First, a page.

The impressive E3 software line-up for 3DS proved that Nintendo's new platform is one that publishers clearly believe in – and Saturo Iwata has pledged to ensure that remains the case.
The Nintendo president has repeatedly had to reassure third party publishers about the market viability of non-Nintendo titles on its hardware. It's a situation Iwata told investors that he intends to change.
We need to decrease the concern that only software from Nintendo can sell well on Nintendo platforms and third parties' software cannot sell in the same volume,” he stated.
Nintendo is trying to expand the installed base of our hardware with our own software so that each platform can have a solid base for third-party software companies to make lucrative businesses. We were tackling this mission as our responsibility as the platform holder.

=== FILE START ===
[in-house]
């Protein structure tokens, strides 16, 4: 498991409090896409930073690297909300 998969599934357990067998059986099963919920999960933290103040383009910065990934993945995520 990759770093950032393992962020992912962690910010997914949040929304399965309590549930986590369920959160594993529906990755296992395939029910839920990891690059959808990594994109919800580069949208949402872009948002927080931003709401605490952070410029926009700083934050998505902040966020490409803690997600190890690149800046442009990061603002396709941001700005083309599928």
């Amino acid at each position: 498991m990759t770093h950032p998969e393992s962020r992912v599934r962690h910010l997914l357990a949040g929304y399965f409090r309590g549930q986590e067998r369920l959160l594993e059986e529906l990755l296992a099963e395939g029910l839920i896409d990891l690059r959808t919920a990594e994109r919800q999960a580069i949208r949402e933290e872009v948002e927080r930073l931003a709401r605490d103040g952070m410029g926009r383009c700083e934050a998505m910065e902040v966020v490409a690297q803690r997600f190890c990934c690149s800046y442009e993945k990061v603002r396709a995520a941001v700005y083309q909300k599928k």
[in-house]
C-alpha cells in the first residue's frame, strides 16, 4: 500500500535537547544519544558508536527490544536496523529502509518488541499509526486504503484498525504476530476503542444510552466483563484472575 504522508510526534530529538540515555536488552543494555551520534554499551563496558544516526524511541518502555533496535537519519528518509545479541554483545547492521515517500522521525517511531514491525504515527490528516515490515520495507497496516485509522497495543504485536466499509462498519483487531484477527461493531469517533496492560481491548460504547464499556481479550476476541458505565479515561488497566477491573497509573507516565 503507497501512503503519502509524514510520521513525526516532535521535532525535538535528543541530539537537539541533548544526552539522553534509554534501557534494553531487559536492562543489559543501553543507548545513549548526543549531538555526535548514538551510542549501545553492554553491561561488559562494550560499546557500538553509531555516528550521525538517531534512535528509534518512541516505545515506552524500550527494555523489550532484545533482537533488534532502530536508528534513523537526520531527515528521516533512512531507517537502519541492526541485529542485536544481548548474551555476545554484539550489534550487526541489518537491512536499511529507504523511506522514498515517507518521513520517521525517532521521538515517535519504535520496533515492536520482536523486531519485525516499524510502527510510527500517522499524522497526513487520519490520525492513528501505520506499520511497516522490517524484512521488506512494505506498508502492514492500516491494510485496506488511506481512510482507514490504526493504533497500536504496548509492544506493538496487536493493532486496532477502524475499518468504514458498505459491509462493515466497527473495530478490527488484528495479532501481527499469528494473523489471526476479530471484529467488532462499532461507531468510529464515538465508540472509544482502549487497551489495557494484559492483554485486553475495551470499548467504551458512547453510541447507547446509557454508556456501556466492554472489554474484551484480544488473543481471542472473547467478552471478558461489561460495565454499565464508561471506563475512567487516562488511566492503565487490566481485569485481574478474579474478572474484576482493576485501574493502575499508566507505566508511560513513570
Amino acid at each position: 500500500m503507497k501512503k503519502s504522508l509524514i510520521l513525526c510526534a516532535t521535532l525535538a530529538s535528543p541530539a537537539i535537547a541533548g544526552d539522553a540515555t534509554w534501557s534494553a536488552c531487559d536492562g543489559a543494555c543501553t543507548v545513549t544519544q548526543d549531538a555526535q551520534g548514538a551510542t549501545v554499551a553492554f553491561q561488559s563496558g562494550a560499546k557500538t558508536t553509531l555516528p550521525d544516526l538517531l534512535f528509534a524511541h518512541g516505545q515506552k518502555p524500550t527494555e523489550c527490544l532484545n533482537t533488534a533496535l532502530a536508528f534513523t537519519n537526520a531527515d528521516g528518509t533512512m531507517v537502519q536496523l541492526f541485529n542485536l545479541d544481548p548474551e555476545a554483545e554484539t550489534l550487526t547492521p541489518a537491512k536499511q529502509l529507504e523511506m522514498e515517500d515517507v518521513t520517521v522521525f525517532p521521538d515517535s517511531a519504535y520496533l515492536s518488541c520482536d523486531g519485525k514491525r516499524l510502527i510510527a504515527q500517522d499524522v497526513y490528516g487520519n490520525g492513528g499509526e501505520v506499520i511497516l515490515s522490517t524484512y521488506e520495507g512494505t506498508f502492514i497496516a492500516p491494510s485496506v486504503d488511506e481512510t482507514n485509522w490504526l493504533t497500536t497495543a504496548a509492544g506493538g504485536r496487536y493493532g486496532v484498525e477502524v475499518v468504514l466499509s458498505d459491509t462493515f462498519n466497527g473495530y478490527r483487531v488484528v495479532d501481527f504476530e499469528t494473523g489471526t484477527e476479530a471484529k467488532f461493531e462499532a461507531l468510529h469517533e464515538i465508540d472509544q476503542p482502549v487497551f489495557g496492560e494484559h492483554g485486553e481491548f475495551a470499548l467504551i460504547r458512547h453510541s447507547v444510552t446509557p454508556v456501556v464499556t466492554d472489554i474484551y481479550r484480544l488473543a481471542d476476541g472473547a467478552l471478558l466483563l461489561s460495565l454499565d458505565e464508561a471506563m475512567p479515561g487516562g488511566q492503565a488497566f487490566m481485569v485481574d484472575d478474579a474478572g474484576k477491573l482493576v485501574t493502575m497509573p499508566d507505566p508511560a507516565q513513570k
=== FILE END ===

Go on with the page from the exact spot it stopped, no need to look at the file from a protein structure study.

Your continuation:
For the Japanese launch of Nintendo 3DS, so that we will not make a trend similar to the one found for Wii in Japan now, we feel a need to have closer ties with our third-party developers from the beginning.
A host of impressive third party games have already been confirmed for the device, including: Super Street Fighter IV, Resident Evil Revelations and Resident Evil The Mercenaries 3D (Capcom); Metal Gear Solid 3D and Pro Evolution Soccer (Konami); The Sims and FIFA (EA); Batman and LEGO (Warner); Final Fantasy and Dragon Quest (Square Enix); DJ Hero (Activision); Dragon ball Z and Mobile Suit Gundam (Namco Bandai); Dead or Alive and Ninja Gaiden (Tecmo Koei); Super Monkey Ball (Sega); Splinter Cell, Ghost Recon and Assassin's Creed (Ubisoft); De Blob and Saints Row (THQ).
First party hits on the way include Legend of Zelda: Ocarina of Time, Kid Icarus, Mario Kart 3DS, Professor Layton, Animal Crossing, Nintendogs+Cats, Pilotwings and Paper Mario.